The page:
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AETICLES OF RELIGION OF THE REFORMED EPISCOPAL CHURCH LN AMERICA. A.D. 1875.
[These Articles were adopted by the third General Council of the Reformed Episoofai. Cncicn in America, held in Chicago, May 18,1876. They are based on the Thirty-nine Articles of the Protestant Episcopal Church in the United States, from which the Reformed Episcopal Chnrch has epmng under the lead of Bishop Ccvhihs (d. Jnne, 18T6). See Vol. L, pp. MS sqq. They resemble Wesley's abridgment of the English Articles, bat retain more of the original. The text Is taken from tbe Minutes o] the Third General Council. It is also published in pamphlet form.]
Of the Holy Trinity.
There is but one living and true God, who is a spirit, everlasting; of infinite power, wisdom, and goodness; the Maker and Preserver of all things, both visible and invisible. And in unity of this Godhead there be three persons, of one substance, power, and eternity: the Father, the Son, and the Holy Ghost.
Of the Word, or Son of God, which was made very man.
The Son, who is the Word of the Father, begotten from everlasting of the Father, the very and eternal God, of one substance with the Father, took man's nature in the womb of the blessed Virgin, of her substance: so that two whole and perfect natures, that is to say, the Godhead and manhood, were joined together in one person, never to be divided, whereof is one Christ, very God and very man; who truly suffered, was crucified, dead and buried, to satisfy Divine justice, and to reconcile us to his Father, and to be a sacrifice, not only for original sin, but also for actual sins of men.
Of the Resurrection of Christ, and his Second Coming.
Christ did truly rise from death, and took again his body, with flesh, bones, and all things appertaining to the perfection of man's nature, wherewith he ascended into heaven, and there sitteth, our High-Priest and Advocate, at the right hand of the Father, whence he will return to judge the world in righteousness. This Second Coming is the blessed hope of the Church. The heavens have received him, till the times of the restitution of all things. To those who look for him he shall appear a Becond time without sin unto salvation. Then shall he change the body of our humiliation that it may be fashioned like unto his glorious body. He will take to himself his great power, and shall reign till he have put all enemies under his feet.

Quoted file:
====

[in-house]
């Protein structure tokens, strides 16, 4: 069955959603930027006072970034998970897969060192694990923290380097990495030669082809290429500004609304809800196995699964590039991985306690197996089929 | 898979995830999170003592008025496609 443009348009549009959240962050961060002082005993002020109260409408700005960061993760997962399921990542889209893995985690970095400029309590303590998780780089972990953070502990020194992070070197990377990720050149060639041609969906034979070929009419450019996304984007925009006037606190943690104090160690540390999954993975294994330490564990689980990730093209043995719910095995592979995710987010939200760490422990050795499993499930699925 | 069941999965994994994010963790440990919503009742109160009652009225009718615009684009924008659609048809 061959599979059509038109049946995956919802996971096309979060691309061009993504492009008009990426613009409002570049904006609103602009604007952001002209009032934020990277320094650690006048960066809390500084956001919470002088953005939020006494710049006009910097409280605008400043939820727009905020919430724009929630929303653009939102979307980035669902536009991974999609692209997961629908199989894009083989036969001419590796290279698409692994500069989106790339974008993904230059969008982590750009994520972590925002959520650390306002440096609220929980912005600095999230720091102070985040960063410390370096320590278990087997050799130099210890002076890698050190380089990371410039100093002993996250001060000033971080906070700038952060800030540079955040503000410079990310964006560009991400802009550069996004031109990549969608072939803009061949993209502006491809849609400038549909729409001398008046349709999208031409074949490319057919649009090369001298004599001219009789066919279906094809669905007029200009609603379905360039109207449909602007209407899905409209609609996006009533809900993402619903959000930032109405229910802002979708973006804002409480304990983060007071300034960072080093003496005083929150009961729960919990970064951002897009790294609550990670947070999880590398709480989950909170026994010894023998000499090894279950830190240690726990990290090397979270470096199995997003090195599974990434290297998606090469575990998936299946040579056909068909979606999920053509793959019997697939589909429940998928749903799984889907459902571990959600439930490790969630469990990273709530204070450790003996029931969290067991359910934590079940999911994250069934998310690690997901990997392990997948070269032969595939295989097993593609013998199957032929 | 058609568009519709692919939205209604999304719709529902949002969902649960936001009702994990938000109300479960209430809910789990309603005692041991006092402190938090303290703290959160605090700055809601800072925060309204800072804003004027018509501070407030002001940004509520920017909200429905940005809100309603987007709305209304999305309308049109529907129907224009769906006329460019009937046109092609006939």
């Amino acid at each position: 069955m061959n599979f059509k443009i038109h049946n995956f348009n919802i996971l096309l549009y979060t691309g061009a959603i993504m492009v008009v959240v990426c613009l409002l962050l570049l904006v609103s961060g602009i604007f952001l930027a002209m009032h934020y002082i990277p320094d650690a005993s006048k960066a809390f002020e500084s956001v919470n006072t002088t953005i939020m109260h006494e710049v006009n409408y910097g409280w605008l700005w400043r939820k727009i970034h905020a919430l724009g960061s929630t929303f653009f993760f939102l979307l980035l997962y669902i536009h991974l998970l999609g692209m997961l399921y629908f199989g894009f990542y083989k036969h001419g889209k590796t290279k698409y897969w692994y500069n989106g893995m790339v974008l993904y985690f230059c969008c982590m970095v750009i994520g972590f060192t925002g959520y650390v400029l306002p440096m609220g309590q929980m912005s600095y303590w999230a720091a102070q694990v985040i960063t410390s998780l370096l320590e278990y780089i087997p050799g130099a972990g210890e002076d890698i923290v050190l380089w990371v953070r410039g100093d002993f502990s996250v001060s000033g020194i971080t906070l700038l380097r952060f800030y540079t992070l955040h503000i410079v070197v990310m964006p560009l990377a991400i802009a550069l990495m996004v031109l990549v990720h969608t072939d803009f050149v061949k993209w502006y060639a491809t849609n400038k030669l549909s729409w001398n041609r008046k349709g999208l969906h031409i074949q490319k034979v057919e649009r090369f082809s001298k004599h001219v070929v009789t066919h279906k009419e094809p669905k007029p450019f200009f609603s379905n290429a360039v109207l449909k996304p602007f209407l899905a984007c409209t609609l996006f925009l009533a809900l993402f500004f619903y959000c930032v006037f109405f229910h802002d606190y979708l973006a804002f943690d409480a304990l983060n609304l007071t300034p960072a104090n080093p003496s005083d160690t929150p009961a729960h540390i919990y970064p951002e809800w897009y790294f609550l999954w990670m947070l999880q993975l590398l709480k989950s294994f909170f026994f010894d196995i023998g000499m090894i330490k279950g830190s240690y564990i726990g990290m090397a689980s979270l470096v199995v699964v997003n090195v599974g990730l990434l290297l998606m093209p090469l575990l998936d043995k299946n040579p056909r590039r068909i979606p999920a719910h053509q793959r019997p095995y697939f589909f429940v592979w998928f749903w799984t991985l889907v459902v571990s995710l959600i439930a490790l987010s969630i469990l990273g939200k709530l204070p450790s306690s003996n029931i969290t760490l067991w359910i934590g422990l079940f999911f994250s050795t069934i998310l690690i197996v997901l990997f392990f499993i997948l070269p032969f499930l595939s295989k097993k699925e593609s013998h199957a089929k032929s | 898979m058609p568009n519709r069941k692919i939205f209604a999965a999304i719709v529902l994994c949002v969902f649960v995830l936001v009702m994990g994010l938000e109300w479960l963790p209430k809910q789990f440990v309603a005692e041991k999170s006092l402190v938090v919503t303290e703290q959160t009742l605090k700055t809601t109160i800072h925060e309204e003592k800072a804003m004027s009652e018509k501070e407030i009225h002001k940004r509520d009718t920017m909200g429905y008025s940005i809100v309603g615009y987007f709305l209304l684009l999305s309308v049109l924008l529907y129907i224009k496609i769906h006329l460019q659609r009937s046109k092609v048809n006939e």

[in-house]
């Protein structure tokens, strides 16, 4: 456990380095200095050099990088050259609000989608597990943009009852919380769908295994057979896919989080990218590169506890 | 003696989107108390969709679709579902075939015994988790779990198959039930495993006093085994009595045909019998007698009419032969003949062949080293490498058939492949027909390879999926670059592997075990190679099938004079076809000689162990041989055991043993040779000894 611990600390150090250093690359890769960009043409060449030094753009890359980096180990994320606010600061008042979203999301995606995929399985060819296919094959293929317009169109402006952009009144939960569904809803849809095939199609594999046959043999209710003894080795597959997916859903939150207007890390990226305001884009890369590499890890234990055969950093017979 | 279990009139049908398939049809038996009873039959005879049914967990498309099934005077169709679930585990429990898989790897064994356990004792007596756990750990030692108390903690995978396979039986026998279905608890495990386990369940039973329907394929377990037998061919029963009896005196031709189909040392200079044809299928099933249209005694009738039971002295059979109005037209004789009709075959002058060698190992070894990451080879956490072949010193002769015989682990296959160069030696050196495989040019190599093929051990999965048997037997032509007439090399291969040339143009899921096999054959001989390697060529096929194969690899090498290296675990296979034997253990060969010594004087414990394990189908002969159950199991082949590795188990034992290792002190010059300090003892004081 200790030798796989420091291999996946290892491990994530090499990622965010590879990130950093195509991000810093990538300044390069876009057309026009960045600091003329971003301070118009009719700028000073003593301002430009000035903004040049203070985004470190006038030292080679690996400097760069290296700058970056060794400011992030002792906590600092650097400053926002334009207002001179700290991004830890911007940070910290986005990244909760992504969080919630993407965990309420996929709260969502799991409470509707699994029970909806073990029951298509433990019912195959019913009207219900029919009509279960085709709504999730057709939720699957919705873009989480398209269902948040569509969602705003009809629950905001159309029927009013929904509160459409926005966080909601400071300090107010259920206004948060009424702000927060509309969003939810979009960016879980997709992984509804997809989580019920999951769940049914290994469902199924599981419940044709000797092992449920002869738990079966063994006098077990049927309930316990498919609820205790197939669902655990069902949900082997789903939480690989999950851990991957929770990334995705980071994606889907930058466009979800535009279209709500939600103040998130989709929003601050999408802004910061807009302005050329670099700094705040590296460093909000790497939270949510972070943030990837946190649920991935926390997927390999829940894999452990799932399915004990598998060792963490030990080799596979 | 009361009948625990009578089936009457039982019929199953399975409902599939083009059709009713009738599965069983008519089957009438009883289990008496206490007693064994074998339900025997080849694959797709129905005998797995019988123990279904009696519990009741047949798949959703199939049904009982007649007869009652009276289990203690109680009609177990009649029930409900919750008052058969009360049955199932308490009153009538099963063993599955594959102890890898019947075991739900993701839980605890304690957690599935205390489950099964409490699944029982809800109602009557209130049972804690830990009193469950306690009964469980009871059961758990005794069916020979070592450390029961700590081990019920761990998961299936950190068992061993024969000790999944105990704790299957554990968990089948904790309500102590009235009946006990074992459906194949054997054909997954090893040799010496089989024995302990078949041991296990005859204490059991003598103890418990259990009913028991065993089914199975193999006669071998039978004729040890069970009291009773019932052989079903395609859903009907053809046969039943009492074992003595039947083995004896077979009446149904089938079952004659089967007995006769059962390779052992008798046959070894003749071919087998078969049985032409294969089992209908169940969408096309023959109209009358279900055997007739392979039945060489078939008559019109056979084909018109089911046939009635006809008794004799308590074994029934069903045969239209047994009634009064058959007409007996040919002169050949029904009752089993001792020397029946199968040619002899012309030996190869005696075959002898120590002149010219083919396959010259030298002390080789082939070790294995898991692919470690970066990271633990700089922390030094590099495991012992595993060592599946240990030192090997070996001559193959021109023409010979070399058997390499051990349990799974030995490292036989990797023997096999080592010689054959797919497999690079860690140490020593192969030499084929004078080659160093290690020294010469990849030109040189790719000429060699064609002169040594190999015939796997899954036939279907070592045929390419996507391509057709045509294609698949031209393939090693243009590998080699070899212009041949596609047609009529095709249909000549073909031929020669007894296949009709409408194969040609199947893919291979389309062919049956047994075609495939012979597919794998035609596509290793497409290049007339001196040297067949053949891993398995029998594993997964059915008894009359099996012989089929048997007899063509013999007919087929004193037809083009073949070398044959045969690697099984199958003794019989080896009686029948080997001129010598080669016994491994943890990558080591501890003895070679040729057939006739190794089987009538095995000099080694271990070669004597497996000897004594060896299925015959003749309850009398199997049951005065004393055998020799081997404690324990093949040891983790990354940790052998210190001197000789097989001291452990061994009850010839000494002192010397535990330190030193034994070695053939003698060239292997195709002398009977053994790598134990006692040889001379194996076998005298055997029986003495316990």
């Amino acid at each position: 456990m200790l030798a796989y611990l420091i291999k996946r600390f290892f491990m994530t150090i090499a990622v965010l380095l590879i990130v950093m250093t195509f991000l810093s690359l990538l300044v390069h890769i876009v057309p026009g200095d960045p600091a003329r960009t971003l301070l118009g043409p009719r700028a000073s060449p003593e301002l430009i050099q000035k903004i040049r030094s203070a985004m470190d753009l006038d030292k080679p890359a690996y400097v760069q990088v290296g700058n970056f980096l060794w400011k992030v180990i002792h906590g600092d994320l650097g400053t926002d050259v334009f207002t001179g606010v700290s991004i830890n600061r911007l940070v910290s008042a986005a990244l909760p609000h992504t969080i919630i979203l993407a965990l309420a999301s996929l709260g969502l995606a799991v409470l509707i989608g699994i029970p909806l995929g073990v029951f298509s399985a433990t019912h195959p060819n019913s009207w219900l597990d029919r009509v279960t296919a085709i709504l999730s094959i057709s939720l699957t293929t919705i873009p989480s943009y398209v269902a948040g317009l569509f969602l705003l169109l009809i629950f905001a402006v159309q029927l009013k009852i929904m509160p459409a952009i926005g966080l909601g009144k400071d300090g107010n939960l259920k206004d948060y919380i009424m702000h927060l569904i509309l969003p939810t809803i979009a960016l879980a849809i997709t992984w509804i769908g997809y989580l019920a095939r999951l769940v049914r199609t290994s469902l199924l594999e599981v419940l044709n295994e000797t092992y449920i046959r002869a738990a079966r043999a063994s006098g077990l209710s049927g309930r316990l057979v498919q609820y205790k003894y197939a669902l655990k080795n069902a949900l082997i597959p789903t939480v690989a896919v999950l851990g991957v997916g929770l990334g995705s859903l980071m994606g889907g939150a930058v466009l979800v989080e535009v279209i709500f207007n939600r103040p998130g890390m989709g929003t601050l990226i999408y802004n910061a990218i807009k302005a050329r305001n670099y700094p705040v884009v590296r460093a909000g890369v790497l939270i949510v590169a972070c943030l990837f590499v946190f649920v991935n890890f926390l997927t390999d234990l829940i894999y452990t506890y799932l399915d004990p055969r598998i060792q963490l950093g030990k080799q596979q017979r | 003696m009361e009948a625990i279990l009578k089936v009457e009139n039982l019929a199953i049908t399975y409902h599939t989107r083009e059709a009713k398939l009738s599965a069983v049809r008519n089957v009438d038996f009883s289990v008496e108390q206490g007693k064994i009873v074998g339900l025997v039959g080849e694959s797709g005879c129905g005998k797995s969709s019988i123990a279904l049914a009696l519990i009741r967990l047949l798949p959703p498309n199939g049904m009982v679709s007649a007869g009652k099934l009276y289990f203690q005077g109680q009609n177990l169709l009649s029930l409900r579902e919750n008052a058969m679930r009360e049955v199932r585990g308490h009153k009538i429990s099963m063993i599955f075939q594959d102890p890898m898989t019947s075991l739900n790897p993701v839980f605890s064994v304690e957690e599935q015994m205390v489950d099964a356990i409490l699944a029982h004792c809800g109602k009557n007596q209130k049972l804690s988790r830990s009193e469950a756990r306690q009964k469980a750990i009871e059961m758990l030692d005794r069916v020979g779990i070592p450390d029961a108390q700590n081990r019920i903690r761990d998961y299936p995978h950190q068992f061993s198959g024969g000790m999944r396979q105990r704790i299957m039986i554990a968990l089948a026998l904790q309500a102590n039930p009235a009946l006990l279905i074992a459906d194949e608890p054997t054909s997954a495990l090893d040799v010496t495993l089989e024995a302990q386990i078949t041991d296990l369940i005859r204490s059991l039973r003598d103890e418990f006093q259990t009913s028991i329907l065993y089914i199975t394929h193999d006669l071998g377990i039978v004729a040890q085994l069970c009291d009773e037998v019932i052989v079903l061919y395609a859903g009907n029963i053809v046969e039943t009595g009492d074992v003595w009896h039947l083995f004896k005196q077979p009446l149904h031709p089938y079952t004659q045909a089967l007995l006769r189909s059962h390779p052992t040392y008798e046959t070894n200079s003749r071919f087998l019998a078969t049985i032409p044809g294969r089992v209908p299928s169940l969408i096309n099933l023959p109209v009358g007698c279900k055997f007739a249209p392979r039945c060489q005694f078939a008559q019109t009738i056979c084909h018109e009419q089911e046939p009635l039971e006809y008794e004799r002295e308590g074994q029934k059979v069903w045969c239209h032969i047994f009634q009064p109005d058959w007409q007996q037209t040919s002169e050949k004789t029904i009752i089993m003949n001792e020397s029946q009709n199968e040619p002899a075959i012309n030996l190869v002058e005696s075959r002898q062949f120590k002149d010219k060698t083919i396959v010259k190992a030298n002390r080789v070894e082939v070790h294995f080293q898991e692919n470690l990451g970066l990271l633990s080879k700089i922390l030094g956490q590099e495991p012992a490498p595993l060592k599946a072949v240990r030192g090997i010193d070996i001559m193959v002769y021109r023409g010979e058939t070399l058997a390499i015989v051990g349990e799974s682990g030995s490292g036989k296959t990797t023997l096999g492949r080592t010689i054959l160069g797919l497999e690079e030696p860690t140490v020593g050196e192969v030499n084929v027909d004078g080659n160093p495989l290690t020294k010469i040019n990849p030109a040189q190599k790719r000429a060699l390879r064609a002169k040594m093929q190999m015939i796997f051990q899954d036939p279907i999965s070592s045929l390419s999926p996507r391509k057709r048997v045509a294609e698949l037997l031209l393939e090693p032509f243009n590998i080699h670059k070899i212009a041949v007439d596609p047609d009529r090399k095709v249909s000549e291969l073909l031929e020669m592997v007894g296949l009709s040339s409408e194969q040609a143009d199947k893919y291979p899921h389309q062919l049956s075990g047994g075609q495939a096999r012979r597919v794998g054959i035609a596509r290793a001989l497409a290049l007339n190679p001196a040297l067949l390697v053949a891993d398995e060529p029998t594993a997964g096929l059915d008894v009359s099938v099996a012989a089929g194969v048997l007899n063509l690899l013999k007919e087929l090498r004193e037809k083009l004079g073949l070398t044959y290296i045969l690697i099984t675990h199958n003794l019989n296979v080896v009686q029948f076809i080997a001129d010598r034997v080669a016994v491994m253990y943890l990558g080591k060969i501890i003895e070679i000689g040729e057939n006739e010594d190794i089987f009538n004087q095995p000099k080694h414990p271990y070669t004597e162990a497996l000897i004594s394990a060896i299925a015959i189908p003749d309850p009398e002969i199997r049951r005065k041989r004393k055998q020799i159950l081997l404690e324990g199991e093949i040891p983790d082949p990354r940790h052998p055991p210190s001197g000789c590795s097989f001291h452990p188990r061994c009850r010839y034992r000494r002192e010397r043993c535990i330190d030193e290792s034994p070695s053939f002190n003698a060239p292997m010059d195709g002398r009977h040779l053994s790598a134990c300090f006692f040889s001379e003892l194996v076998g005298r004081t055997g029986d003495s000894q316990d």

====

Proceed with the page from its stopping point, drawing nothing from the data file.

Of the Holy Ghost.
The Holy Ghost, proceeding from the Father and the Son, is of one substance, majesty, and glory with the Father and the Son, very and eternal God.
It is the work of the Holy Ghost to reprove and convince the world of sin, and of righteousness, and of judgment; to take of the things of Christ and show them to men; to regenerate—making men willing, leading them to faith in Christ, and forming Christ in them the hope of glory; to strengthen them with might in their inner man, that Christ may dwell in their hearts by faith; and to secure in them that walking in the ways of God which is called the Fruit of the Spirit. The true Church is thus called out of the world, and is builded together for an habitation of God, through the Spirit.
Of the Sufficiency of the Holy Scriptures for Salvation.
All Scripture is given by inspiration of God. Holy men of God spake as they were moved by the Holy Ghost: Holy Scripture is therefore the Word of God; not only does it contain the oracles of God, but it is itself the very oracles of God. And hence it containeth all things necessary to salvation: so that whatsoever is not read therein, nor may be proved thereby, is not to be required of any man, that it should be believed as an article of faith, or be thought requisite or necessary to salvation. In the name of the Holy Scripture we do understand the canonical books of the Old and New Testament, viz.:
Of the Old Testament:
Gene fit, Deuteronomy, The 1st Book of Samuel,
Exodus, Joshua, The 2d Book of Samuel,
Leviticus, Judges, The 1 st Book of Kings,
Numbers, Ruth, The 2d Book of Kings,
The 1st Book of Chronicles,
Acts of the Apostles,
Song of Solomon,
Lamentations of Jeremiah,
Of the New Testament
The Book1 commonly called "The Apocrypha" is not a portion of God's Word, and is not therefore to be read in churches, nor to be used in establishing any doctrine.
Of the Old Testament.